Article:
Having plugged the previous holes, I screwed down a pair of power resistors atop some heat sink compound: 6 Ω and 1 Ω. The general idea is that a stock PC power supply will dump about 50 W into the heatsink: 2 A @ 12 V = 24 W and 5 A @ 5 V = 25 W.
Thermocouples atop the 6 Ω resistor (R), on the opposite side of the heatsink just below that resistor (Bot), and at the far end of the heatsink (HS). They’re all held in place with foam blocks, in the hope that the steady-state air temperature between the foam and the resistor / heatsink will be pretty close to the temperature of the source.
Ambient in the Basement Laboratory is hovering around 60 °F = 15.6 °C, which is pretty mumble chilly. The numbers use the actual ambient for each test.
The first test powered just the 6 Ω resistor, because I wanted to find the natural convection capability of the heatsinks, which will be pretty low. Reaching steady state required a bit over an hour in each case; I recorded temperatures every ten minutes, which really chops up the day, but prevents forest fires.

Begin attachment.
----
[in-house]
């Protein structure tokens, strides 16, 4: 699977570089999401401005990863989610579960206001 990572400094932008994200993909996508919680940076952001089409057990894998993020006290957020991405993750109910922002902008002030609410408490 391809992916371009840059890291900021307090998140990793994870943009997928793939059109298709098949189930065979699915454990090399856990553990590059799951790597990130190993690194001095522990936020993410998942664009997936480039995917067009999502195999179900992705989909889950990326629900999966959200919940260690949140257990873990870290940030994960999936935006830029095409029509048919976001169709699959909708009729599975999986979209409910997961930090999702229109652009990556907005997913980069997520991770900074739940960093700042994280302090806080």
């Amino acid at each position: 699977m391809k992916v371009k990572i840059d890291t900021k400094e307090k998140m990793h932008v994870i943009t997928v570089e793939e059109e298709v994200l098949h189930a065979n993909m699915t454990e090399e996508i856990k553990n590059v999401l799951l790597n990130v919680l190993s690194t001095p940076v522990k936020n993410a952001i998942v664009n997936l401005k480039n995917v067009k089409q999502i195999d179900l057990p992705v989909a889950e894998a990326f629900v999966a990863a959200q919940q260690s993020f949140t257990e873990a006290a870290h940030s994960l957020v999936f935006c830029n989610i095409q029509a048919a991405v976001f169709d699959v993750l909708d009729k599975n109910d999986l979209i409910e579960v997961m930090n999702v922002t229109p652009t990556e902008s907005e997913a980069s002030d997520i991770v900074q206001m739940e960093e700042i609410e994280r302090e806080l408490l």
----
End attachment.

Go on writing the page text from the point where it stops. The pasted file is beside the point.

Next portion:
Heatsink flat on its back in the worst possible orientation, atop a pair of wood blocks 35 mm off the bench:
- R = 64.3 °C
- Bot = 60.9 °C
- HS = 133 °F = 56.1 °C
- Thermal resistance resistor to heatsink: ΘRB = 0.14 °C/W
- Thermal resistance heatsink to ambient: ΘHA = 1.7 °C/W
Heatsink on edge, fins horizontal, clamped in a vise a few inches off the bench:
- R = 57.0 °C
- Bot = 52.4 °C
- HS = 121 °F = 49.4 °C
- Thermal resistance resistor to heatsink: ΘRB = 0.19 °C/W
- Thermal resistance heatsink to ambient: ΘHA = 1.4 °C/W
Heatsink on end, fins vertical (best orientation), same vise:
- R = 51.6 °C
- Bot = 46.4 °C
- HS = 114 °F = 45.6 °C
- Thermal resistance resistor to heatsink: ΘRB = 0.22 °C/W
- Thermal resistance heatsink to ambient: ΘHA = 1.2 °C/W
All those numbers are suspect, of course, but the general trend is comforting. The heatsink temperature might be better figured as the average of the Bot and HS values, but they’re pretty close.
Figuring ΘRB = 0.2 °C/W says the resistor will be 5 °C above the heatsink, which means we’re not dealing with insanely high temperature differentials. This is a Good Thing and shows that thermal compound helps.
Figuring ΘHA = 1.5 °C/W means convection really isn’t going to work, because at 50 W the heatsink will be 75 °C above ambient. That’s much too hot, but I need forced air flow to circulate hot air inside the box, anyway, so this is something of a worst-case situation.
The heatsinks will probably be in the second configuration, with fans blowing along the horizontal fins. If the fans fail, things will get downright toasty. We need a mechanical thermal cutout switch, heatsink temperature monitoring, and fan status feedback.
The raw data:
2 thoughts on “Heatsink Thermal Coefficients: Convection”
Comments are closed.